Their memory will never leave me, to the end of my life.

Today, strange people live on the ruins of our homes. New houses were built, the fields were sown again and life goes on. The heritage of our family is in the hands of strangers. We shall transmit this treasure of memories to our children and our townspeople here and throughout the entire world, so that the young generation shall cherish their memory and respect those who have given shape to their homes and the homes of their ancestors.


Rafalovka, a Hebrew-Jewish town

by Ziskin Haim Brat

Translated by Rachel Zetland

Donated by Jay Snider

In 1939, when WWII broke out and the Germans occupied Poland Rafalovka was included in the area that was handed over to Russians and annexed to the Soviet Union. The authorities immediately opened a Ukrainian-Russian school. Teaching Hebrew was forbidden. However, the Russians permitted the Jews to have Jewish schools with Yiddish as the teaching language. That was the law in Russia at the time, although there were very few such schools in Russia. The teachers of our school directed by Mr. Shnerer[22] of blessed memory, seized this opportunity and decided to found a school where the teaching language would be Yiddish. They wanted children to continue to have a Jewish education and continue going to a school, which, albeit not a Hebrew school, would at least enable the perpetuation of a Jewish ember.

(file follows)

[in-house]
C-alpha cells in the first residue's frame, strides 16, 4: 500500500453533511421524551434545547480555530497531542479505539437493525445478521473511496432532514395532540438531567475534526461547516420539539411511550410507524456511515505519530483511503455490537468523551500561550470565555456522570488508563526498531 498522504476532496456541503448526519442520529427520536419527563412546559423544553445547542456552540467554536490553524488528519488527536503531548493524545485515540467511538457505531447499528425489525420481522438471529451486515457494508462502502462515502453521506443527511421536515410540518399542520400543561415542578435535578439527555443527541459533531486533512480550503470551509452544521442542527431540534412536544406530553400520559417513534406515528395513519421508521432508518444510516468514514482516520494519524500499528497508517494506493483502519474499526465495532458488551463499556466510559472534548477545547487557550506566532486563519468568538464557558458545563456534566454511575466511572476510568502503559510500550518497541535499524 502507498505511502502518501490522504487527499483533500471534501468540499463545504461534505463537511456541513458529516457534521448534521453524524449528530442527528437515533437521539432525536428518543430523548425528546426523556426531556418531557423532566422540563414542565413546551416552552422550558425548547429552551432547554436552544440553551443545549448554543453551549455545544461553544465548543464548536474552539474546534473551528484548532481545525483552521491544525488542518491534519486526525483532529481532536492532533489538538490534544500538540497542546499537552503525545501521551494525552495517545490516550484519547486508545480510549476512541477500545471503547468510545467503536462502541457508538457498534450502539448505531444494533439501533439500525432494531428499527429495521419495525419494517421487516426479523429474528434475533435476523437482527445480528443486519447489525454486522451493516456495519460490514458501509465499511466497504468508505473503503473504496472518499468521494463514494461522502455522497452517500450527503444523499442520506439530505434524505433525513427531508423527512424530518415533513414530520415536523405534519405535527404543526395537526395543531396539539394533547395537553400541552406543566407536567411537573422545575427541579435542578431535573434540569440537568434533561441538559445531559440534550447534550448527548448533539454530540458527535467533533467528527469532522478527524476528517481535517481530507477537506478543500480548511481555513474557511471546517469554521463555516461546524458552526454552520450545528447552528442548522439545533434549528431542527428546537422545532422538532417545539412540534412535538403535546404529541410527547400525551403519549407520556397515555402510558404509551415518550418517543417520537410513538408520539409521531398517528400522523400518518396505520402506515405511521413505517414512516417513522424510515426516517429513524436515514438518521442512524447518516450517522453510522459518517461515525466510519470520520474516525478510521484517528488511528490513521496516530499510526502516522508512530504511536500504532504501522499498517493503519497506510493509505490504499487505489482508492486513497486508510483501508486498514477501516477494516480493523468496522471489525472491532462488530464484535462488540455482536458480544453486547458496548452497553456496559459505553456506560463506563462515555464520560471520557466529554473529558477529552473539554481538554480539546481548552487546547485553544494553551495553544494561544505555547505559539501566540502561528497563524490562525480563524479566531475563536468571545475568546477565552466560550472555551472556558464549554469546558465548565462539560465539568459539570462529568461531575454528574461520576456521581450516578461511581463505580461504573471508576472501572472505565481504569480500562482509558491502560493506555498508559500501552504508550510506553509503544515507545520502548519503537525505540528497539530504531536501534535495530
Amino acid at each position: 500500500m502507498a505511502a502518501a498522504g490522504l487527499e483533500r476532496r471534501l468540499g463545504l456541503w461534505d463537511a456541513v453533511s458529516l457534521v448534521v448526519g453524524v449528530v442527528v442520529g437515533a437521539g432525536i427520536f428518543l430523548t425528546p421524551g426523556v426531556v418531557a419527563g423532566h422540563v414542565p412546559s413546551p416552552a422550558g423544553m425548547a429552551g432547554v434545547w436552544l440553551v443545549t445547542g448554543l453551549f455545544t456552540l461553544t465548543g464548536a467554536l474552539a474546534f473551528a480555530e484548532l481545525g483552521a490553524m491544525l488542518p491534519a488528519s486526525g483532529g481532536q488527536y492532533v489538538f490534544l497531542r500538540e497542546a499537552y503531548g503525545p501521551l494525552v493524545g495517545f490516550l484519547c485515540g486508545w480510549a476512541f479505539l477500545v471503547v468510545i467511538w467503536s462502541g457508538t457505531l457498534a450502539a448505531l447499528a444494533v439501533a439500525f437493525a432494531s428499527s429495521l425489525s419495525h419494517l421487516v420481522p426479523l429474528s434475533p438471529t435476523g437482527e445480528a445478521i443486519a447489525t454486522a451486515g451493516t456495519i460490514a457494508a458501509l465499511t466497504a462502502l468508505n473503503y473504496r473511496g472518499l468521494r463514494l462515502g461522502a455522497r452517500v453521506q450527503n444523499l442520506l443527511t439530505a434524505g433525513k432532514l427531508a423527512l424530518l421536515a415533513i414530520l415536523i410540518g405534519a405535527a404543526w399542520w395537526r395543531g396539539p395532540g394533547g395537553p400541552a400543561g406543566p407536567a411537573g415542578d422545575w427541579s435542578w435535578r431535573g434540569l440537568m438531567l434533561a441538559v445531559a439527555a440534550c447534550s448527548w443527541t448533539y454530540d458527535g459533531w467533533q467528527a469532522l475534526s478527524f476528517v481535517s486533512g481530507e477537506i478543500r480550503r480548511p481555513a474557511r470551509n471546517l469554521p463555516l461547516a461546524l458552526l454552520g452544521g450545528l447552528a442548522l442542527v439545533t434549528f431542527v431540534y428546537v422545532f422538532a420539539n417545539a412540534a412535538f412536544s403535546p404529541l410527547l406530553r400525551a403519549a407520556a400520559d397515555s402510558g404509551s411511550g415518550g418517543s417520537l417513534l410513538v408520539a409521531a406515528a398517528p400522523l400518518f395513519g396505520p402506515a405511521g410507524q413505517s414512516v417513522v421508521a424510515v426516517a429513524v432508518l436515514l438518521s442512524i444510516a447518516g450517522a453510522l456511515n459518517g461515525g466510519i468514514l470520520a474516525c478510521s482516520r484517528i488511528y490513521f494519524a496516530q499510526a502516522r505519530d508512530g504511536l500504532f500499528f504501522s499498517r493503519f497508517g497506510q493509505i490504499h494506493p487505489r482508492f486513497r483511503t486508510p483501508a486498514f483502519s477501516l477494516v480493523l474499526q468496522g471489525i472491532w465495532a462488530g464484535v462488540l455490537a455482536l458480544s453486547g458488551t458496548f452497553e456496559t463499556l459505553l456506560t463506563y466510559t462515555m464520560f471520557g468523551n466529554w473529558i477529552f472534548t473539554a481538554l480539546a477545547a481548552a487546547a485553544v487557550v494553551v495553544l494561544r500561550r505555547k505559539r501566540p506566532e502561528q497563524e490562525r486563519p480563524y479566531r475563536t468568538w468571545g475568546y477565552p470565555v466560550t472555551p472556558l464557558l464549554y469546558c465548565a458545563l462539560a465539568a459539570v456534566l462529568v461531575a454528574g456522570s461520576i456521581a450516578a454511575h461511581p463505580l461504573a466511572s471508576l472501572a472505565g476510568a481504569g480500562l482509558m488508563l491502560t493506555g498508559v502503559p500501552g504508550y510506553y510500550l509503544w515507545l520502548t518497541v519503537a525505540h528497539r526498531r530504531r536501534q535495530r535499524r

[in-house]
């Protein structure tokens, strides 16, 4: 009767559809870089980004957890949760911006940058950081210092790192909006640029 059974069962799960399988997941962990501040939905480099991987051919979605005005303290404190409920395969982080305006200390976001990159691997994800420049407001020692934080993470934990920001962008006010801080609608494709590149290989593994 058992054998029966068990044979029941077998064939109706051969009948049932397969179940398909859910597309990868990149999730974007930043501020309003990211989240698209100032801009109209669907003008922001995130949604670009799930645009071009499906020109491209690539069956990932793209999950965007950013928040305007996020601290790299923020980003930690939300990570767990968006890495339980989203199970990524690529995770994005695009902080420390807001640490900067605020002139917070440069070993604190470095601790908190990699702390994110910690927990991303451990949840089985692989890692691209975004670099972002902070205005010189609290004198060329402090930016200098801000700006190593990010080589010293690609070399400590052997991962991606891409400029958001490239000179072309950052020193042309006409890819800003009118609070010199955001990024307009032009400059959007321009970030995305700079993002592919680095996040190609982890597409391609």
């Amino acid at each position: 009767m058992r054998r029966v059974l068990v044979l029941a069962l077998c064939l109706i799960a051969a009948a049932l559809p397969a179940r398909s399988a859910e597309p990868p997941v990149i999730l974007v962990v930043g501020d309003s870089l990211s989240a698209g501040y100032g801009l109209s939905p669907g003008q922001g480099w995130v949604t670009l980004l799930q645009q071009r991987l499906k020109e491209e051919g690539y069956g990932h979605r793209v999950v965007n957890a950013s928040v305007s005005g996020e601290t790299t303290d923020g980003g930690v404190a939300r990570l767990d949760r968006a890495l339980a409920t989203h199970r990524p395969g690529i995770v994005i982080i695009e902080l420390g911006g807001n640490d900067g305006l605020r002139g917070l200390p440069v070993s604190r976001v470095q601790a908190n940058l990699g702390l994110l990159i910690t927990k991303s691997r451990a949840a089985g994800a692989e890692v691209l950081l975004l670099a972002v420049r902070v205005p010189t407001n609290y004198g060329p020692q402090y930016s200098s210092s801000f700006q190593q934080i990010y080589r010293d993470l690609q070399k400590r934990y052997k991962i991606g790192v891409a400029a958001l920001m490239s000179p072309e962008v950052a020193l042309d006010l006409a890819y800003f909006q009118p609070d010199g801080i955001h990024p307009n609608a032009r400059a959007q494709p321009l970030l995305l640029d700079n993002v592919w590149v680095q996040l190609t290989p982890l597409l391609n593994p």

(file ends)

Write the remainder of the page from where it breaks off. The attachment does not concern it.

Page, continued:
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I must say that our connection to Hebrew continued. Although Hebrew teaching was strictly forbidden some of the teachers formed Hebrew circles. They risked being imprisoned for holding such private lessons. But who bothered with that? Many of the children continued to have a large number of Hebrew lessons in order to preserve the ties with the language. Teachers, who continued to teach in the now-Yiddish school, officially taught on behalf of the authorities but they were motivated by the desire to preserve the “yiddishkeit” in every possible way. All the town's children continued to study in this school. They entered the state Ukrainian-Russian school only towards the final year, but this did not go on for long. It continued until the German invasion in 1941.


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The Martyrs of Rafalovka, Zhlotchek and Olizarka

by Aizik and Baruch Bart

Translated by Yocheved Klausner

In memory of our parents Avraham and Bat Sheva; our sisters Rosia and Sheindl; our brothers Yitzhak and Moshe.